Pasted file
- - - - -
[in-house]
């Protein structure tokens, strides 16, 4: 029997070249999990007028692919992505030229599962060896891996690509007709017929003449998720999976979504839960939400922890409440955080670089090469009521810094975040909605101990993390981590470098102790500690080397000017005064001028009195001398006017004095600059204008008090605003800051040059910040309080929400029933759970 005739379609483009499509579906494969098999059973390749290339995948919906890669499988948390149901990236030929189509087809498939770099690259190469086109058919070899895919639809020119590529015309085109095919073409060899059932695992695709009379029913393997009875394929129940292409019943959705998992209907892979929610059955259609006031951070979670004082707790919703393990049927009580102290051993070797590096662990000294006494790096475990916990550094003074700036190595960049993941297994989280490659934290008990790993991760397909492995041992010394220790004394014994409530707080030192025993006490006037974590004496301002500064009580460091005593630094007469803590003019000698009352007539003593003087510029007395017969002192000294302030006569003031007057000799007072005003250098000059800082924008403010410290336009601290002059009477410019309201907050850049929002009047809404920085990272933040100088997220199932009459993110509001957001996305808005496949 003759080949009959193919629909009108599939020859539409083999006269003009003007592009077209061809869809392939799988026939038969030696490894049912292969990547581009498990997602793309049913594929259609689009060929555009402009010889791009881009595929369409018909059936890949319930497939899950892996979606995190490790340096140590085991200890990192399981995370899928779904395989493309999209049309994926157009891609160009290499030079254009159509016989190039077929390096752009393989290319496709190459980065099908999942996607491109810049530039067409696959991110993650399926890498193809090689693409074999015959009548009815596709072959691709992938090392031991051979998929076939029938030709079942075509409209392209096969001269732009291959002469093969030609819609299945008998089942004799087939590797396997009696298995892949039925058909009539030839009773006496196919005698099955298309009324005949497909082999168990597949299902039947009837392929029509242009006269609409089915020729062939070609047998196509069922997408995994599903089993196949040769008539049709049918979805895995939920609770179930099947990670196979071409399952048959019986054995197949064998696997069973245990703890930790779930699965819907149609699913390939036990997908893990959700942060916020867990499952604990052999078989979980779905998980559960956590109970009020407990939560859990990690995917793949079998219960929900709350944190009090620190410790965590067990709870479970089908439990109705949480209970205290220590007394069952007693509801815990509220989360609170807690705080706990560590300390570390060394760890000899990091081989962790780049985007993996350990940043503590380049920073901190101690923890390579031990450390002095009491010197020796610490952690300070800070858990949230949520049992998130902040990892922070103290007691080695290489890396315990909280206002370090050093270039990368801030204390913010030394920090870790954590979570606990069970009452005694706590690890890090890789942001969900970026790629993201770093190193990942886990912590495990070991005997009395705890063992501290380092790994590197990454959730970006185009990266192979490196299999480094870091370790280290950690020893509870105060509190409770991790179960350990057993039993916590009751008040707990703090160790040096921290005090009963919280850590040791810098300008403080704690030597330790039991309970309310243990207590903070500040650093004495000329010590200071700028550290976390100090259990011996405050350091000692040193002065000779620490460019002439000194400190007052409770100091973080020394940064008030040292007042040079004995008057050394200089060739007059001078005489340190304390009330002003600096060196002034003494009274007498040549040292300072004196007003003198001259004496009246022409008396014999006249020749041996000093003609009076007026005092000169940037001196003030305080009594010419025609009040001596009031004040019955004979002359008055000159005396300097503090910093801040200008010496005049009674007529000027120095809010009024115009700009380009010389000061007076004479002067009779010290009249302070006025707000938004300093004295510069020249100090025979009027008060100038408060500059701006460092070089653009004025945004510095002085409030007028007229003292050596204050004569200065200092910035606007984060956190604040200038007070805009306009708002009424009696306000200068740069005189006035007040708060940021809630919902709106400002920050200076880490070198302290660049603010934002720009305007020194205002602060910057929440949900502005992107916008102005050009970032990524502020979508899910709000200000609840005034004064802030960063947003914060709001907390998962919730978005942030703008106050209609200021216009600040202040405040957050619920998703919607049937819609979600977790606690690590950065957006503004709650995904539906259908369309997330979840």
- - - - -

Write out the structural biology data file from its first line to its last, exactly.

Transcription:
[in-house]
């Protein structure tokens, strides 16, 4: 029997070249999990007028692919992505030229599962060896891996690509007709017929003449998720999976979504839960939400922890409440955080670089090469009521810094975040909605101990993390981590470098102790500690080397000017005064001028009195001398006017004095600059204008008090605003800051040059910040309080929400029933759970 005739379609483009499509579906494969098999059973390749290339995948919906890669499988948390149901990236030929189509087809498939770099690259190469086109058919070899895919639809020119590529015309085109095919073409060899059932695992695709009379029913393997009875394929129940292409019943959705998992209907892979929610059955259609006031951070979670004082707790919703393990049927009580102290051993070797590096662990000294006494790096475990916990550094003074700036190595960049993941297994989280490659934290008990790993991760397909492995041992010394220790004394014994409530707080030192025993006490006037974590004496301002500064009580460091005593630094007469803590003019000698009352007539003593003087510029007395017969002192000294302030006569003031007057000799007072005003250098000059800082924008403010410290336009601290002059009477410019309201907050850049929002009047809404920085990272933040100088997220199932009459993110509001957001996305808005496949 003759080949009959193919629909009108599939020859539409083999006269003009003007592009077209061809869809392939799988026939038969030696490894049912292969990547581009498990997602793309049913594929259609689009060929555009402009010889791009881009595929369409018909059936890949319930497939899950892996979606995190490790340096140590085991200890990192399981995370899928779904395989493309999209049309994926157009891609160009290499030079254009159509016989190039077929390096752009393989290319496709190459980065099908999942996607491109810049530039067409696959991110993650399926890498193809090689693409074999015959009548009815596709072959691709992938090392031991051979998929076939029938030709079942075509409209392209096969001269732009291959002469093969030609819609299945008998089942004799087939590797396997009696298995892949039925058909009539030839009773006496196919005698099955298309009324005949497909082999168990597949299902039947009837392929029509242009006269609409089915020729062939070609047998196509069922997408995994599903089993196949040769008539049709049918979805895995939920609770179930099947990670196979071409399952048959019986054995197949064998696997069973245990703890930790779930699965819907149609699913390939036990997908893990959700942060916020867990499952604990052999078989979980779905998980559960956590109970009020407990939560859990990690995917793949079998219960929900709350944190009090620190410790965590067990709870479970089908439990109705949480209970205290220590007394069952007693509801815990509220989360609170807690705080706990560590300390570390060394760890000899990091081989962790780049985007993996350990940043503590380049920073901190101690923890390579031990450390002095009491010197020796610490952690300070800070858990949230949520049992998130902040990892922070103290007691080695290489890396315990909280206002370090050093270039990368801030204390913010030394920090870790954590979570606990069970009452005694706590690890890090890789942001969900970026790629993201770093190193990942886990912590495990070991005997009395705890063992501290380092790994590197990454959730970006185009990266192979490196299999480094870091370790280290950690020893509870105060509190409770991790179960350990057993039993916590009751008040707990703090160790040096921290005090009963919280850590040791810098300008403080704690030597330790039991309970309310243990207590903070500040650093004495000329010590200071700028550290976390100090259990011996405050350091000692040193002065000779620490460019002439000194400190007052409770100091973080020394940064008030040292007042040079004995008057050394200089060739007059001078005489340190304390009330002003600096060196002034003494009274007498040549040292300072004196007003003198001259004496009246022409008396014999006249020749041996000093003609009076007026005092000169940037001196003030305080009594010419025609009040001596009031004040019955004979002359008055000159005396300097503090910093801040200008010496005049009674007529000027120095809010009024115009700009380009010389000061007076004479002067009779010290009249302070006025707000938004300093004295510069020249100090025979009027008060100038408060500059701006460092070089653009004025945004510095002085409030007028007229003292050596204050004569200065200092910035606007984060956190604040200038007070805009306009708002009424009696306000200068740069005189006035007040708060940021809630919902709106400002920050200076880490070198302290660049603010934002720009305007020194205002602060910057929440949900502005992107916008102005050009970032990524502020979508899910709000200000609840005034004064802030960063947003914060709001907390998962919730978005942030703008106050209609200021216009600040202040405040957050619920998703919607049937819609979600977790606690690590950065957006503004709650995904539906259908369309997330979840």